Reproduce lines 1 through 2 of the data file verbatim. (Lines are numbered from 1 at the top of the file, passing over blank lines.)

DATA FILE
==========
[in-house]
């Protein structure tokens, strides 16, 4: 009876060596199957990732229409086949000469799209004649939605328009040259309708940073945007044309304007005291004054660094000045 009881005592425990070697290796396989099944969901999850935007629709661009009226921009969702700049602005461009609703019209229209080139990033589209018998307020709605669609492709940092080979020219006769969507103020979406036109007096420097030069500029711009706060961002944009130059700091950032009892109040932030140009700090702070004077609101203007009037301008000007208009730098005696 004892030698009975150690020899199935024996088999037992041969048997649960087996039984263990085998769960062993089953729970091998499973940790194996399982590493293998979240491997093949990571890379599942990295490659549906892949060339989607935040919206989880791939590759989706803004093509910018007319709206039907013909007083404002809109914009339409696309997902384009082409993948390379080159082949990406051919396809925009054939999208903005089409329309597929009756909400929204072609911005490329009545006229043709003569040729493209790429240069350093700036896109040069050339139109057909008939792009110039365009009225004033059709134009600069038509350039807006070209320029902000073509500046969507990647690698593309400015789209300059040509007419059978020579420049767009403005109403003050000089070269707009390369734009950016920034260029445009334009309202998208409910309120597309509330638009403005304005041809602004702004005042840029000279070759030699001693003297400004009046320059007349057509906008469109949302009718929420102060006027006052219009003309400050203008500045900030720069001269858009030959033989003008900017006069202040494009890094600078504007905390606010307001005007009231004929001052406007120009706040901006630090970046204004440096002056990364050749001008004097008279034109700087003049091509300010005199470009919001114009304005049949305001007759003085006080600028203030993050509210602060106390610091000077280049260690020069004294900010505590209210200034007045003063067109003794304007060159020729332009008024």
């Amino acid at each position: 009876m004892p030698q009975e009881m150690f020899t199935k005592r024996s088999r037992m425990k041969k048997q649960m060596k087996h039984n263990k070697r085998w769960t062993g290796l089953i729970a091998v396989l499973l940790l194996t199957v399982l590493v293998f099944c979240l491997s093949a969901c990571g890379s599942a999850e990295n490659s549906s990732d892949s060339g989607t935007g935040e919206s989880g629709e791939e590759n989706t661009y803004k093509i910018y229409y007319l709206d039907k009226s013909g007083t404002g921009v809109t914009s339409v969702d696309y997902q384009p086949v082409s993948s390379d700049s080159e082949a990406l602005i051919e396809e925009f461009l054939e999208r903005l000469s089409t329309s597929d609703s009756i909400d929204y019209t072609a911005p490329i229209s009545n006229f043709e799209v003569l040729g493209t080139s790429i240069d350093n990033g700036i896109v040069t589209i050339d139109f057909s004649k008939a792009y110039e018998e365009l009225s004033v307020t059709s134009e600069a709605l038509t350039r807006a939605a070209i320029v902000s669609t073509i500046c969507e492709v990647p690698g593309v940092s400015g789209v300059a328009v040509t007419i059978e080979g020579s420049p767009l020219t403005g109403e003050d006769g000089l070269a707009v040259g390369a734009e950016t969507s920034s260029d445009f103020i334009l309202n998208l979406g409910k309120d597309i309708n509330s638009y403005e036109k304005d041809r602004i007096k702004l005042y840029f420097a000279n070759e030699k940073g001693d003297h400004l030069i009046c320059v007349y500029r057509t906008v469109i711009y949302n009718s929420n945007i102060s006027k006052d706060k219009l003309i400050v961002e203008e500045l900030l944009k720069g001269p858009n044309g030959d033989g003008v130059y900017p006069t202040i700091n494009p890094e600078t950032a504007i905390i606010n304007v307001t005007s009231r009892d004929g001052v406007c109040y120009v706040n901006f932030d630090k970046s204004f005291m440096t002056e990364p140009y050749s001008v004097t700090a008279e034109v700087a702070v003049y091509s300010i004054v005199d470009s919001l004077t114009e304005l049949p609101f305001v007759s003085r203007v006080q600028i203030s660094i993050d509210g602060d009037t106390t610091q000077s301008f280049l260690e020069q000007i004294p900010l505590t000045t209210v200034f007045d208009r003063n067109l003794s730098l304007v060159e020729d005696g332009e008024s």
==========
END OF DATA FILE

[in-house]
């Protein structure tokens, strides 16, 4: 009876060596199957990732229409086949000469799209004649939605328009040259309708940073945007044309304007005291004054660094000045 009881005592425990070697290796396989099944969901999850935007629709661009009226921009969702700049602005461009609703019209229209080139990033589209018998307020709605669609492709940092080979020219006769969507103020979406036109007096420097030069500029711009706060961002944009130059700091950032009892109040932030140009700090702070004077609101203007009037301008000007208009730098005696 004892030698009975150690020899199935024996088999037992041969048997649960087996039984263990085998769960062993089953729970091998499973940790194996399982590493293998979240491997093949990571890379599942990295490659549906892949060339989607935040919206989880791939590759989706803004093509910018007319709206039907013909007083404002809109914009339409696309997902384009082409993948390379080159082949990406051919396809925009054939999208903005089409329309597929009756909400929204072609911005490329009545006229043709003569040729493209790429240069350093700036896109040069050339139109057909008939792009110039365009009225004033059709134009600069038509350039807006070209320029902000073509500046969507990647690698593309400015789209300059040509007419059978020579420049767009403005109403003050000089070269707009390369734009950016920034260029445009334009309202998208409910309120597309509330638009403005304005041809602004702004005042840029000279070759030699001693003297400004009046320059007349057509906008469109949302009718929420102060006027006052219009003309400050203008500045900030720069001269858009030959033989003008900017006069202040494009890094600078504007905390606010307001005007009231004929001052406007120009706040901006630090970046204004440096002056990364050749001008004097008279034109700087003049091509300010005199470009919001114009304005049949305001007759003085006080600028203030993050509210602060106390610091000077280049260690020069004294900010505590209210200034007045003063067109003794304007060159020729332009008024």